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PostPosted: Wed Jan 07, 2009 8:48 pm    Post subject: Reply with quote

fendersim wrote:
not nice but heres an example where you can see the tail rotor torque effect AB describes
http://uk.youtube.com/watch?v=G9DAZ6YdpVY


It appears the pilot attempted a takeoff instead of bringing the craft up into a hover first. The rotors seem to be spinning up, conning increases, the nose then moves forward and buries itself into the water. I guess it was the same effect as Dynamic Rollover, except it became Nose Rollover.

Once the blades dug in, they bent, twisted and took off the tail as the copter started to spin.

Terrible tragedy in that the pilot was lost.

Was it an engine failure, or some sort of test to show the copter can float? Seems like they had camera crew on hand to film the entire event.

Peculiar.

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PostPosted: Wed Jan 07, 2009 10:39 pm    Post subject: Reply with quote

from articles i've read the pilot didn't die just the youtube poster wrote that. apparently they were demonstrating the helicopter on marine exercises and a bow wave took the pilot by surprise. of course this too could be speculation as this info is from another you tuber.

Someone else said that both pilots died as they drowned as they couldn't get themselves free as their necks snapped with the whipping motion.
Now theres a sobering thought...
can anybody find the accident report and translate?
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PostPosted: Thu Jan 08, 2009 1:57 am    Post subject: Reply with quote

They missed the first part of the video.(this had lots of threads on another forum)

The helo is hovering, and then loses one engine. Blades cone up, machine splashes onto water and sits there for a while.

Normal practice is to lower the wheels to bring the CG lower and reduce the chance of toppling over.

But then he decides to try a single-engine takeoff - not a stupid thing in itself, but he forgot to raise the gear first, so as soon as he started to move, the wheels caused lots of drag and made the nose go down.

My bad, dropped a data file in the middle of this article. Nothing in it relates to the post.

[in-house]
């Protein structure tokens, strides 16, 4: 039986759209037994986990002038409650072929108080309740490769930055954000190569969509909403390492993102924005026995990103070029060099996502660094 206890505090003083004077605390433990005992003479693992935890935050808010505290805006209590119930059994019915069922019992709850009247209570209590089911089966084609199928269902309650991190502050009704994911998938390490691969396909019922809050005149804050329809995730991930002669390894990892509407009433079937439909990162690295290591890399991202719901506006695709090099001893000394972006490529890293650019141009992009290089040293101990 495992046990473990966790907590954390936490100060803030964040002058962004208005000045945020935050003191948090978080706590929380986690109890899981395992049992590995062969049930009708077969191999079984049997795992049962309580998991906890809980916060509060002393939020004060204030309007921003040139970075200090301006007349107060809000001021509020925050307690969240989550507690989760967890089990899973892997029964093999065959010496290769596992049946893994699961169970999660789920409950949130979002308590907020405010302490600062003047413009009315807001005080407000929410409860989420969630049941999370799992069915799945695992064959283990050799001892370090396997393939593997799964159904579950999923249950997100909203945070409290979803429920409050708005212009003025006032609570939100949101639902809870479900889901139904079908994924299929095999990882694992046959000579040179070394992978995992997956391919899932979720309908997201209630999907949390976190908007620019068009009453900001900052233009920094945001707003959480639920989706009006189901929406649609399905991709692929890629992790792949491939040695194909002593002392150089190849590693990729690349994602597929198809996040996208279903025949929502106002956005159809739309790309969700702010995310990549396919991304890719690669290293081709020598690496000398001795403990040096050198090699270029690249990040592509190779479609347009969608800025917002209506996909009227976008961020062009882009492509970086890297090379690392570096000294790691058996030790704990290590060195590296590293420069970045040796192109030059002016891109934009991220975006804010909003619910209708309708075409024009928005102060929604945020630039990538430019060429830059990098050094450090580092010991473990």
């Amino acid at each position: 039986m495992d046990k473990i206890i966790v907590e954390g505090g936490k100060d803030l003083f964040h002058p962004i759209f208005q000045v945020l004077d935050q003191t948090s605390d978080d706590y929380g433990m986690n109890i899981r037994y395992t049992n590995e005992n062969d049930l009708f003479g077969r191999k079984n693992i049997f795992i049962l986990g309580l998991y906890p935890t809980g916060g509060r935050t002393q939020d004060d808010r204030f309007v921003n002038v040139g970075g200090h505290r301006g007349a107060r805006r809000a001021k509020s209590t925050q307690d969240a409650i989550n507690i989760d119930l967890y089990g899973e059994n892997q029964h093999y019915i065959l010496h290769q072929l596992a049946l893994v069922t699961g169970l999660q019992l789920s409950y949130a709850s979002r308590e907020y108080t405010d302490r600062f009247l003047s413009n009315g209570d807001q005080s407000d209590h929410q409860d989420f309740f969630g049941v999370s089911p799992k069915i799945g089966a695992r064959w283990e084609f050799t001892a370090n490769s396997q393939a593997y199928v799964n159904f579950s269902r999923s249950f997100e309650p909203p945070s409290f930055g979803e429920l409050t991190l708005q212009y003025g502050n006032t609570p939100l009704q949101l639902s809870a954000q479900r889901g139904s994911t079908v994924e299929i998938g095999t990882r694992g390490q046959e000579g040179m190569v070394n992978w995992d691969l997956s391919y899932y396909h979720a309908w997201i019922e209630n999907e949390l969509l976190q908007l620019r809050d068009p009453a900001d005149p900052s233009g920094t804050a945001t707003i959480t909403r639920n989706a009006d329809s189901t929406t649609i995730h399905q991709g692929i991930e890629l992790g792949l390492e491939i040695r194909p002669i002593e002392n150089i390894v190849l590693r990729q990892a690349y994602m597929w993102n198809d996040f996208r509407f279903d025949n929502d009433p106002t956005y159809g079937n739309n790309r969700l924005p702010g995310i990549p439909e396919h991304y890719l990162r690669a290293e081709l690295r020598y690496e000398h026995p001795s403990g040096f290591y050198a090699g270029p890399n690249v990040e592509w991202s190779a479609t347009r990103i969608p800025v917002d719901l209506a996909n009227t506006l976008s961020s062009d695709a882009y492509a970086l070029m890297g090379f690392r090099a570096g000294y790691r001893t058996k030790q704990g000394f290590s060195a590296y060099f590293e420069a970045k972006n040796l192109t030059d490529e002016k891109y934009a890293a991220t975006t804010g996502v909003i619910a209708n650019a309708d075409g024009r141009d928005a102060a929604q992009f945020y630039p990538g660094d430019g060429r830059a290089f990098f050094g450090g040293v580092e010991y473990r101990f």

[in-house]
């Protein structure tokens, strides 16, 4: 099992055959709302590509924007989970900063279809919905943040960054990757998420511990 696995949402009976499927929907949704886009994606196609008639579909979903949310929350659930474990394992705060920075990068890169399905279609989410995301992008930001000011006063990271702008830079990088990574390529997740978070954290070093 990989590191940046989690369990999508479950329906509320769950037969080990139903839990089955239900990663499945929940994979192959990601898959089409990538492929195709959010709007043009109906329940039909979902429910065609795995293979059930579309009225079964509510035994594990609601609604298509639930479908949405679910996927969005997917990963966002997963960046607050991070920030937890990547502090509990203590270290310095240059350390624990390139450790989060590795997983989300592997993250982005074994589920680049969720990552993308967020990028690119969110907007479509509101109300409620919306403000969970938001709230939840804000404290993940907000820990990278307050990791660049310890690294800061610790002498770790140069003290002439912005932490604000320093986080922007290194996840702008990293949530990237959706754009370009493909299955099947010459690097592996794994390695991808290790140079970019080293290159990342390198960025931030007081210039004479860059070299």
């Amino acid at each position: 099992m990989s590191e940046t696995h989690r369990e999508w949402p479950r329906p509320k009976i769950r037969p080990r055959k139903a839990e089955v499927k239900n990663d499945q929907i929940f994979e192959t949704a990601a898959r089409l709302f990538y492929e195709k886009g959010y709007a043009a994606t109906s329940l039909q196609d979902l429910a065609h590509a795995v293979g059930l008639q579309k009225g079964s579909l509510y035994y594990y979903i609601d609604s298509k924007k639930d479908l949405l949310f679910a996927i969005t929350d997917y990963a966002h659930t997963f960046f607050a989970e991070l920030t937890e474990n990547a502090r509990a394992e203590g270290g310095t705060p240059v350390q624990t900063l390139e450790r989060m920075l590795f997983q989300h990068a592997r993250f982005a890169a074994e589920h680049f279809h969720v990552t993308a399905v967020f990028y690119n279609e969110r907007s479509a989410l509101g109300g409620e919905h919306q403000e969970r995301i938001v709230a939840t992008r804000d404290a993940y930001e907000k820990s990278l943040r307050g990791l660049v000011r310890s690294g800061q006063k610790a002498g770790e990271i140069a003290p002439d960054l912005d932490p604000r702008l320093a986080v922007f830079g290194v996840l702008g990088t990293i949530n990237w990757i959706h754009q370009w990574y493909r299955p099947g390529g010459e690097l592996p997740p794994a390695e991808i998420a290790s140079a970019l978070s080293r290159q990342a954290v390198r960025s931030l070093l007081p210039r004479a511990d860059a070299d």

You would think he would stop the attempt when his window goes under water the first time, but he continues and then this video starts - you saw the rest.
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PostPosted: Thu Jan 08, 2009 2:08 am    Post subject: Reply with quote

Ascend_Charlie wrote:
They missed the first part of the video.(this had lots of threads on another forum)

A-C,
Appreciate the followup. It seemed something was missing. I too saw that he attempted the takeoff with the wheels down. It would be foolish to try a takeoff wheels down with both engines, but with one out!

I imagine that once the copter started to rock nose down, pulling back on the cyclic would have the same effect as in Dynamic Rollover. The horizontal lift component had already exceeded the vertical one, and the vertical lift that was created would have little or no effect at stopping the nose from going under.

Aborting and lowering collective may have been the pilot's only option.
Would you agree?

Sad event considering it started off as a demonstration.
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PostPosted: Thu Jan 08, 2009 5:22 pm    Post subject: Reply with quote

Now i know, thanks Very Happy
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PostPosted: Sun Jan 18, 2009 1:26 pm    Post subject: Re: Rotor blades vs. Cockpit Reply with quote

Logan wrote:
why (as i read in "Fatal Traps") it seems whenever a helo goes down the blades like to dissect the canopy? is it because of them slowing down so much that centrifugal forces are decreased and they are then free to move where they please? Actually while on that note, it seems they also like to slice through the tail boom and or the canopy???




- just checked, its 0400 in the UK, sweet dreams from 2100 in Calgary Very Happy


saw the wreck of a 300C years ago after a heavy landing, no doubt with low rotor rpm - a MR blade had flexed down through cabin, picked up instrument panel, taken the left pedal out from under the pilot's foot. There was a nasty scrape on side of fuel tank from the instrument panel as the blade carried it out....all blades were still attached, though a bit mangled!! The pilot walked out without a scratch...i guess the only reason he didn't loose the top of his head was he was only about 5' 5" tall.
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PostPosted: Mon Jan 19, 2009 12:00 am    Post subject: Reply with quote

how fortunate was he. imagine how quick it went from being before his eyes... think how fast the blades turn... don't blink you'll miss it!